- “There has been an increasing detection of a symptom in COVID-19 sufferers, especially in children and adolescents, however, it has also been detected in some adults,” the group said.
- The council noted, however, there haven’t been enough scientific studies to back up the findings, the report said.
- “Obviously, due to the short time we still cannot speak of scientific evidence.”
- Meanwhile, the International Federation of Podologists released a report about a 13-year-old boy who complained last month of foot sores.
- It was initially assumed he was suffering from a spider bite, but he later started experiencing symptoms of the coronavirus.
- Doctors later discovered that his coronavirus-stricken sister and mother had a fever, cough and trouble breathing six days before the lesions on his feet appeared.
- The Spanish General Council of Official Podiatrist Colleges is now calling on medical professions to look out for lesions as a possible early symptom of the virus, which has spread to nearly 2 million people across the world.
- “The Podologists Council urges its colleges and its members to remain alert because this can be a sign of detection of COVID-19 to avoid infection,” the group said.
G. Observations & Unanswered Questions
1. South Korea Says Nearly 100 Recovered COVID-19 Patients Tested Positive Again
- There’s been growing concern that patients who previously tested positive for COVID-19 and eventually recovered could actually ‘relapse’ or also be ‘reinfected’ for the virus, after prior reports out of China suggested this could be possible.
- Disease experts have speculated over the nightmare possibility, but now the World Health Organization (WHO) is looking into nearly one hundred cases in South Korea which may be instances of just this feared scenario.
- “South Korean officials on Friday reported 91 patients thought cleared of the new coronavirus had tested positive again.” Jeong Eun-kyeong, director of the Korea Centers for Disease Control and Prevention, told a briefing that the virus may have been reactivated rather than the patients being re-infected.”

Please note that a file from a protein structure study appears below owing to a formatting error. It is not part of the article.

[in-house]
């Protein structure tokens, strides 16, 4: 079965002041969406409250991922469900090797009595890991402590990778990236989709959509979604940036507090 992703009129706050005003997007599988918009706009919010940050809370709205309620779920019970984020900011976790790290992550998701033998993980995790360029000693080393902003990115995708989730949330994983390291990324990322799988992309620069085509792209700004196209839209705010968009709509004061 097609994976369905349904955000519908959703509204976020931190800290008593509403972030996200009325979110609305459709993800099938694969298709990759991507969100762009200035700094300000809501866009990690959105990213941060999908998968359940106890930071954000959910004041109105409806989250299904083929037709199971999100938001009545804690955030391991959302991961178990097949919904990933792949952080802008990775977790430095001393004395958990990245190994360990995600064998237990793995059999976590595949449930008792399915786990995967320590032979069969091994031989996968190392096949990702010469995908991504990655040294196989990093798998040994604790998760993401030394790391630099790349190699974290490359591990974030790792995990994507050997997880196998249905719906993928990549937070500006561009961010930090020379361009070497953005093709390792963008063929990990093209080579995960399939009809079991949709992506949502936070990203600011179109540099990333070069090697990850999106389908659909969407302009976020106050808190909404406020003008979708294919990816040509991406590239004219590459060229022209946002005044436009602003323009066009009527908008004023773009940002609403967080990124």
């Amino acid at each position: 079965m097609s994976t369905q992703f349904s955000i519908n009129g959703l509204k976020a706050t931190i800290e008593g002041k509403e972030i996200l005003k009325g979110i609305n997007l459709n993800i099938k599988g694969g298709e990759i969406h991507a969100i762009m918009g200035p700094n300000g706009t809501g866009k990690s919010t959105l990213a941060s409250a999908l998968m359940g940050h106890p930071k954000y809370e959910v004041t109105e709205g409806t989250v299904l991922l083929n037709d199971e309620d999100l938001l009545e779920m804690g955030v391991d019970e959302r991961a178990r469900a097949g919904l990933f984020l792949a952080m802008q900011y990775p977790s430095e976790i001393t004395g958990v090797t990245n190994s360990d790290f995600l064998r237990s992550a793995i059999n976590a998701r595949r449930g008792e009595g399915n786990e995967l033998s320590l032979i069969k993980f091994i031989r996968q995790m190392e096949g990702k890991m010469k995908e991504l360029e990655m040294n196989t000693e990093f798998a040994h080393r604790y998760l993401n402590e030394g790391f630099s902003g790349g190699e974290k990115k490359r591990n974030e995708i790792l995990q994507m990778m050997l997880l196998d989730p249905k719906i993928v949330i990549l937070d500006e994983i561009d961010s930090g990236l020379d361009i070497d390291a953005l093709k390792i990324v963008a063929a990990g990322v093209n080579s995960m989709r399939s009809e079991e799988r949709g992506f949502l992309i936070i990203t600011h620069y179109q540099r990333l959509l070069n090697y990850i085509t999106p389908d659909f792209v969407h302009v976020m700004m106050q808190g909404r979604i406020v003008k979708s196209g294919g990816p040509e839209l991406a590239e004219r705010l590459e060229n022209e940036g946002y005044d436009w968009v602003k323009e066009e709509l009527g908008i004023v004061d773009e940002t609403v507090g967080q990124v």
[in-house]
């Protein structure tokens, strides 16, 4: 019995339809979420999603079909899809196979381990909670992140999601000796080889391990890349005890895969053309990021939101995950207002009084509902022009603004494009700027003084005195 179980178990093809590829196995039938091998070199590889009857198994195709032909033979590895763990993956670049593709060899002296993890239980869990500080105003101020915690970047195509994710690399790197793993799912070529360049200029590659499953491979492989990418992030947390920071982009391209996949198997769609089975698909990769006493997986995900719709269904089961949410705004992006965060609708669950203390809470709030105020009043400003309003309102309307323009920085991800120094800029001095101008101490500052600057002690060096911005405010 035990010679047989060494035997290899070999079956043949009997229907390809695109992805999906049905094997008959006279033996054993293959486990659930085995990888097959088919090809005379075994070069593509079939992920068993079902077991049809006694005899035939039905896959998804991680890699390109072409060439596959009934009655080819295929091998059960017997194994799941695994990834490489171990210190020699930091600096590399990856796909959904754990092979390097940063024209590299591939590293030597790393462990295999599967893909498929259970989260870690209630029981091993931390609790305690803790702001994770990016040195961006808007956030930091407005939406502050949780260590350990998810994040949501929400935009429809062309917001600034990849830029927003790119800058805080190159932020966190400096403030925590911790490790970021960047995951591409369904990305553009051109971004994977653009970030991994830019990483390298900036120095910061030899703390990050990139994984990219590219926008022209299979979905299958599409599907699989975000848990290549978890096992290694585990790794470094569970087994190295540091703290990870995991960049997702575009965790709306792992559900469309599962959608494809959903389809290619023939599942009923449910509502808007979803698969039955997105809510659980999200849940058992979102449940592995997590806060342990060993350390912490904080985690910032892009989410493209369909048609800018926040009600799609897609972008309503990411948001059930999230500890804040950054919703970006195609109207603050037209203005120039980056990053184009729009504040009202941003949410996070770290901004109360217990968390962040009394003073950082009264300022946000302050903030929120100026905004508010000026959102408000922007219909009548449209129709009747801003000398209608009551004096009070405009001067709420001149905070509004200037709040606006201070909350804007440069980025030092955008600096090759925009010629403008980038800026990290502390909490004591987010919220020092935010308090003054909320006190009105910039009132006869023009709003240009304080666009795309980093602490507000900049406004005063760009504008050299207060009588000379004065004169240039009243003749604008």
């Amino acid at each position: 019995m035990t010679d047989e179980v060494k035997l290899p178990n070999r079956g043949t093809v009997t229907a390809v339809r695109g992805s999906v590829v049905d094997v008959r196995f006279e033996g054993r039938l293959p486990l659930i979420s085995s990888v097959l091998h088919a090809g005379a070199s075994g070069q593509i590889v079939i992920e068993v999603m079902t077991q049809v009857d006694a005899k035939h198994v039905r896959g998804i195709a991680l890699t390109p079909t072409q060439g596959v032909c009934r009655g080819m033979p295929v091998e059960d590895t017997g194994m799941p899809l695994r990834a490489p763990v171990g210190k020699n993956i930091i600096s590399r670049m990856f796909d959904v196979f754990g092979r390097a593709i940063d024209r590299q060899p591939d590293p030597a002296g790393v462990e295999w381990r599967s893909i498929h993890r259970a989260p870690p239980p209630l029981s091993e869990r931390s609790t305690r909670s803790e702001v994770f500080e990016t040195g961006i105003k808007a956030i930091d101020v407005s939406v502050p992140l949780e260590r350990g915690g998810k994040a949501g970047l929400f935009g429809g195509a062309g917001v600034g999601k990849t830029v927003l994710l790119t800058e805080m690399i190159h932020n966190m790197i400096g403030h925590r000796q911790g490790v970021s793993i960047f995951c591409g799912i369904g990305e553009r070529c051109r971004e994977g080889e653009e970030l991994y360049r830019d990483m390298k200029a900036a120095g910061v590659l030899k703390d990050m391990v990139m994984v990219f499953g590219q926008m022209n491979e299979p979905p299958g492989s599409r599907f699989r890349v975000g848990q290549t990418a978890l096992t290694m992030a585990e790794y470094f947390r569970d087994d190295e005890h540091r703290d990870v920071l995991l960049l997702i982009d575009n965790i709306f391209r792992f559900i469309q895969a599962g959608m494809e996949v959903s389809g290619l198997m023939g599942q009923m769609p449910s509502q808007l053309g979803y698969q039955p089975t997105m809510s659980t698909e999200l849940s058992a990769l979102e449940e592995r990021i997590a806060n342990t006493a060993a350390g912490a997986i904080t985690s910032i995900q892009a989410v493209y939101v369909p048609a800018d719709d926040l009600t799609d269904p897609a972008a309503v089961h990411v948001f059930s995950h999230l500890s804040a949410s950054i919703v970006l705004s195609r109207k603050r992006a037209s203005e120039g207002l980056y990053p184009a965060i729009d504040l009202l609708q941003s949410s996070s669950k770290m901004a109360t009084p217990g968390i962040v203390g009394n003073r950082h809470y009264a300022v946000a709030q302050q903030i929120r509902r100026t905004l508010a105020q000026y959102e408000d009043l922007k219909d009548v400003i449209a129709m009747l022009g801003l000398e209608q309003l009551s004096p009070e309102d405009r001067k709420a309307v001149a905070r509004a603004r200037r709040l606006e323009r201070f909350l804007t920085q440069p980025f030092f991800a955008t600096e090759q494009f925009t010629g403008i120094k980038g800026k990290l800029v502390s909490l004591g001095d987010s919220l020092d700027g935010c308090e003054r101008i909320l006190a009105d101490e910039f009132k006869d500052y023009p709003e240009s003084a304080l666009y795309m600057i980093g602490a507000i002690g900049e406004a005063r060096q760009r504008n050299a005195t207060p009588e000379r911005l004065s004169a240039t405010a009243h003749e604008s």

- The practice of health officials internationally, based on WHO guidelines, is that a patient can be discharged from the hospital and is considered free of the virus after testing negative twice. The tests must be administered at least 24 hours apart.
- “We are aware of these reports of individuals who have tested negative for COVID-19 using PCR (polymerase chain reaction) testing and then after some days testing positive again,” a WHO official said from Geneva regarding the South Korea cases.
- “We are closely liaising with our clinical experts and working hard to get more information on those individual cases. It is important to make sure that when samples are collected for testing on suspected patients, procedures are followed properly,” the statement said.
- The possibility of the virus being “reactivated” in people would be an extremely worrisome scenario, particularly as world leaders look to open economies back up again based at least in part on the hoped-for assurance that already infected people would not get it again.
2. Surprising number of pregnant women at NYC hospitals test positive for COVID-19
- A surprising number of pregnant women delivering babies at two New York City hospitals tested positive for COVID-19 without showing symptoms, according to a new study.
- The findings suggest that the true rate of COVID-19 infection in the city overall could be much higher than thought.